Samoa along with Fiji, Tonga and the Cook Islands are stakeholders of the programe.
And retired All Blacks, Samoan born Rodney So'oialo who played 63 tests for the All Blacks and 101 games for the Wellington Hurricanes, is the spokesperson for the New Zealand Rugby Union’s Quick Rip Program.
So’oialo is currently in the country to support an exciting New Zealand funded sports partnership aimed at reducing the effects of non-communicable diseases across the Pacific and developing the sport of rugby according to a release from the Ministry of the Prime Minister and Cabinet.
This is through promoting healthy lifestyles, active living and better nutrition.
The Sports for Health Rugby Programme, which will introduce Pacific children to 'Quick Rip' rugby, will be officially launched at the Rugby World Cup qualifier between Manu Samoa and Fiji at Apia Park tomorrow.
The partnership aims at gaining healthy lifestyles for young people and our children to reduce the effect of non-communicable diseases.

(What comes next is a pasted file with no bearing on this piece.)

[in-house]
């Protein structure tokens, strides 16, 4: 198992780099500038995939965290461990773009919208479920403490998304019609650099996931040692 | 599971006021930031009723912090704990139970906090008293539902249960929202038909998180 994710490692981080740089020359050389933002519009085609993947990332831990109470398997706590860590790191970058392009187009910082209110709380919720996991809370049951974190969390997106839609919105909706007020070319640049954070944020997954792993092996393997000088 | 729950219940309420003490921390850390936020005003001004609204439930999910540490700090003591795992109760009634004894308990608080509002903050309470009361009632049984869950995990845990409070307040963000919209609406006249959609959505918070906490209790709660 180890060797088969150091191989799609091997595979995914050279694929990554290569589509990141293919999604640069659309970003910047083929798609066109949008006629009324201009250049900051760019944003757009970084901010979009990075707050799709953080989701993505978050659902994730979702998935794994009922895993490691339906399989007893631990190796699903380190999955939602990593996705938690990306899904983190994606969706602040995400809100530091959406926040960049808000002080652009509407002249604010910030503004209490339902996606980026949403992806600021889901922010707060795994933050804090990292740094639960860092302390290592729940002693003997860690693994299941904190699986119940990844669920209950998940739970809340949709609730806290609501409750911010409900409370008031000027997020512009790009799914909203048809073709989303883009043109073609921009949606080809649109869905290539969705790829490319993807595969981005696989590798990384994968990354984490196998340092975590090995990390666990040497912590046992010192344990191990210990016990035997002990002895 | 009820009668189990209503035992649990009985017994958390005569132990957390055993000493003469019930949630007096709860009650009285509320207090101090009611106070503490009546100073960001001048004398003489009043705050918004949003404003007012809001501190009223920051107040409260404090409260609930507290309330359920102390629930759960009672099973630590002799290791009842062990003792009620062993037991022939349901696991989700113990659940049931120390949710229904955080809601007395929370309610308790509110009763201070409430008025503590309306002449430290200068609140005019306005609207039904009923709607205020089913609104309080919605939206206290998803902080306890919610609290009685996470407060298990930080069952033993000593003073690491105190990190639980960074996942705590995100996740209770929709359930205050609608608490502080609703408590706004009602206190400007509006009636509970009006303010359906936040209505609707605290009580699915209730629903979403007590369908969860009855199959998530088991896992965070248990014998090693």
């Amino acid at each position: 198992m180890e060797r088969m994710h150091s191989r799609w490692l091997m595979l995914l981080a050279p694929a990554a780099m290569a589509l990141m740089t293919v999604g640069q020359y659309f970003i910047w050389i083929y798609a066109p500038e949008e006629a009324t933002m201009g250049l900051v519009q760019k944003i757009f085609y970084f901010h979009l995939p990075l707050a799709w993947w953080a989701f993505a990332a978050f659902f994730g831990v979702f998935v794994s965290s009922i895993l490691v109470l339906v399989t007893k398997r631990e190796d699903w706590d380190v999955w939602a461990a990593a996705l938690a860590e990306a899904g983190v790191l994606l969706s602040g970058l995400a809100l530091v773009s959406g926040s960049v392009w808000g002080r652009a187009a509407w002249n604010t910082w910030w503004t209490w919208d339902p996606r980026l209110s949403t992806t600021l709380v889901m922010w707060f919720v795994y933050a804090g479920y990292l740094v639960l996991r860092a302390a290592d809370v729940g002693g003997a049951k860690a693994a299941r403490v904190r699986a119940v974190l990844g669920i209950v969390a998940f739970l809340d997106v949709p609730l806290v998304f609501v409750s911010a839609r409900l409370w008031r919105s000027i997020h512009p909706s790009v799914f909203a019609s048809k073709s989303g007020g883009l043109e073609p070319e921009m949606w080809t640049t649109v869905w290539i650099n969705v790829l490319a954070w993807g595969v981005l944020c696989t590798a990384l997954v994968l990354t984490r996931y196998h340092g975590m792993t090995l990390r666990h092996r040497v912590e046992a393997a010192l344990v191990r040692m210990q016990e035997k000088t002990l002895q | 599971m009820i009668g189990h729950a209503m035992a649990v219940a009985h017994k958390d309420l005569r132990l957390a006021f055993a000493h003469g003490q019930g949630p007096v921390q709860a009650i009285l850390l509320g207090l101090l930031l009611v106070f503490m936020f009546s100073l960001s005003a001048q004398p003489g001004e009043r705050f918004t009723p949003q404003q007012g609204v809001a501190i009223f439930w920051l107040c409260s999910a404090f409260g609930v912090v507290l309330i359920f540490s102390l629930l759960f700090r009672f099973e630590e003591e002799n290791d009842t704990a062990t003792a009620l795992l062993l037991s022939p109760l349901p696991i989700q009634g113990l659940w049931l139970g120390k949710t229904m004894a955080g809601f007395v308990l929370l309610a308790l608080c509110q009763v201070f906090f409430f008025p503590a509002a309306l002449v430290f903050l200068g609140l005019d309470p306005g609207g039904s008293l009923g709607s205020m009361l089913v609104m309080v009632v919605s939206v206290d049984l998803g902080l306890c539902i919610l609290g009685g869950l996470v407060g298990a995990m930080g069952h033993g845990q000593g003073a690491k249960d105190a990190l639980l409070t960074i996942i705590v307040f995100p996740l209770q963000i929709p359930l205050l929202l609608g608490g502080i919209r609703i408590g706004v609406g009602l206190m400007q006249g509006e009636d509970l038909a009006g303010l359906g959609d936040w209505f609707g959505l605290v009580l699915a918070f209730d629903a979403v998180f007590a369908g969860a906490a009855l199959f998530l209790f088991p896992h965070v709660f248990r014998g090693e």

In his remarks, the Prime Minister who is also Chairman of the Samoa Rugby Union welcomes the initiative noting its good for rugby and excellent for the a healthy Pacific Region.
"On behalf of our Government, I want to thank the Government of New Zealand and all Samoan rugby players who are in the forefront of pushing this good course for our people."
So’oialo in his remarks thanked the Samoa rugby union and the Government of Samoa for assisting the partnership.
He said the initiative is getting out there and giving health programmes for our children.
Samoa is the first of four Pacific countries where New Zealand Rugby will roll the Sports for Health Rugby Program out, with Fiji, Cook Islands and Tonga to follow.
Photo supplied by MPMC